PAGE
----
Sunday, April 11, 2021

Commentary: An unpopular opinion but the truth is foreign workers help, not hurt Singaporean livelihoods


APRIL 09, 2021

A study by the Institute of Policy Studies found that 43.6 per cent of Singaporeans believe that immigration will “increase unemployment".

One of Singapore’s biggest open secrets is its slow-festering anti-foreigner sentiment among some of its citizens in the social media sphere, even though most people here are not opposed to immigration per se but to the unfettered inflow of foreigners. Protected by the anonymity of private Facebook groups, these rants oftentimes verge on plain ugly racism and xenophobia.

The reasons for opposing immigration in Singapore are varied, but the biggest grievance among locals lies in the proverbial “bread and butter” issues. This is affirmed by a just-released study by the Institute of Policy Studies, which finds that 43.6 per cent of Singaporeans believe that immigration will “increase unemployment".

The problem is that the evidence contradicts this popular belief.

Wednesday, April 7, 2021

Commentary: Using the lessons of Covid-19 to tackle 4 types of inequality in Singapore


APRIL 06, 2021

The writer discusses four types of inequalities in Singapore that have been spotlighted by the pandemic: Wage, digital, residency and gender.

Economists use letters to describe the shape of recovery from recessions, and the current recovery from the Covid-19 pandemic is given a new letter: K.

This depicts a shape where some industries and individuals ascend, but the rest decline. In the midst of wage cuts, job losses and business closings, stock market prices have been rising and the Big Techs have been thriving.

The K-shaped trend is said to reflect existing inequalities.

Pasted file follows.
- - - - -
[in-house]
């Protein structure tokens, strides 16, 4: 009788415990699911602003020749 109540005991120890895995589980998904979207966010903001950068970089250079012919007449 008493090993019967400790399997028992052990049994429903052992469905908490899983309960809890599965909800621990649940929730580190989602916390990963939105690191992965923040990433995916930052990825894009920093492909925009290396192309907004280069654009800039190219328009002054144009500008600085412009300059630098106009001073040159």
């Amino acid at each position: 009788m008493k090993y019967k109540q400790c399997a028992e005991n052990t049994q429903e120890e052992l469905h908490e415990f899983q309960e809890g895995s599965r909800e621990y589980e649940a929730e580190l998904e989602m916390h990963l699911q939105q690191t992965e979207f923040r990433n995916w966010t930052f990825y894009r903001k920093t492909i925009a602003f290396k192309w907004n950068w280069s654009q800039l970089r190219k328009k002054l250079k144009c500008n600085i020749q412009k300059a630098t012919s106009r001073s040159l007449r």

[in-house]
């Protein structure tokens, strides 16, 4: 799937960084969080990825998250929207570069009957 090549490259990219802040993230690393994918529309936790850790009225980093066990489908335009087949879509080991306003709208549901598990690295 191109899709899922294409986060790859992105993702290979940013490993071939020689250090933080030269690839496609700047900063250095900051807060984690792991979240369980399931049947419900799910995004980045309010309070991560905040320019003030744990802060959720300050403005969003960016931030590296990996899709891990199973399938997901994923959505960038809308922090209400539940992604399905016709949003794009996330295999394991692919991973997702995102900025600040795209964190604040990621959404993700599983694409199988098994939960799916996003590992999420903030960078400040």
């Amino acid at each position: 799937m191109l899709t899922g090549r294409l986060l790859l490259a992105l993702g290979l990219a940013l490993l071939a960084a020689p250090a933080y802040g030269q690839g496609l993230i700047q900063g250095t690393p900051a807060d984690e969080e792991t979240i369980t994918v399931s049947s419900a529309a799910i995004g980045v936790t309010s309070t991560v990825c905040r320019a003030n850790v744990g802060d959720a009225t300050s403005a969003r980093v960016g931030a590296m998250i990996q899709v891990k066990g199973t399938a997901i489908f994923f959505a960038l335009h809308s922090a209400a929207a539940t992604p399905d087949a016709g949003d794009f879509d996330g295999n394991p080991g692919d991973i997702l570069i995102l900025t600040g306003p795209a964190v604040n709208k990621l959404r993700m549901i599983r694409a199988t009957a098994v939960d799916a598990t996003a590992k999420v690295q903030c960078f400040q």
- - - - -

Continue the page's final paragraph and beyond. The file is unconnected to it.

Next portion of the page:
In this essay, I will discuss four types of inequality in Singapore that have been spotlighted by the pandemic: Wage, digital, residency and gender.

I would like to suggest going beyond a business-as-usual response to these areas of inequality, failing which we would be wasting the lessons learned from the pandemic and the inequalities that were already there will further divide our society.

Friday, March 26, 2021

Commentary: Why the Suez Canal accident is a worst-case scenario for global trade

The narrow strip is a critical artery where goods make way across the globe and an incident like this exposes weaknesses in the global system, say maritime researchers from Plymouth University.

By Rory Hopcraft
By Kevin Jones
By Kimberly Tam

26 Mar 2021 

PLYMOUTH, England: It is estimated that 90 per cent of the world’s trade is transported by sea. As consumers, we rarely give much thought to how the things we buy make their way across the planet and into our homes.

That is, until an incident like the recent grounding of a huge container ship, the Ever Given, in the Suez Canal exposes the weaknesses in this global system.

High winds have been blamed for the container ship blocking the narrow strait, which serves as a trade artery that connects the Mediterranean and the Red Sea.

But with shipping so heavily reliant on such narrow channels, the potential for these incidents is ever-present.

As researchers of maritime security, we often simulate incidents like the Ever Given grounding to understand the probable long and short-term consequences.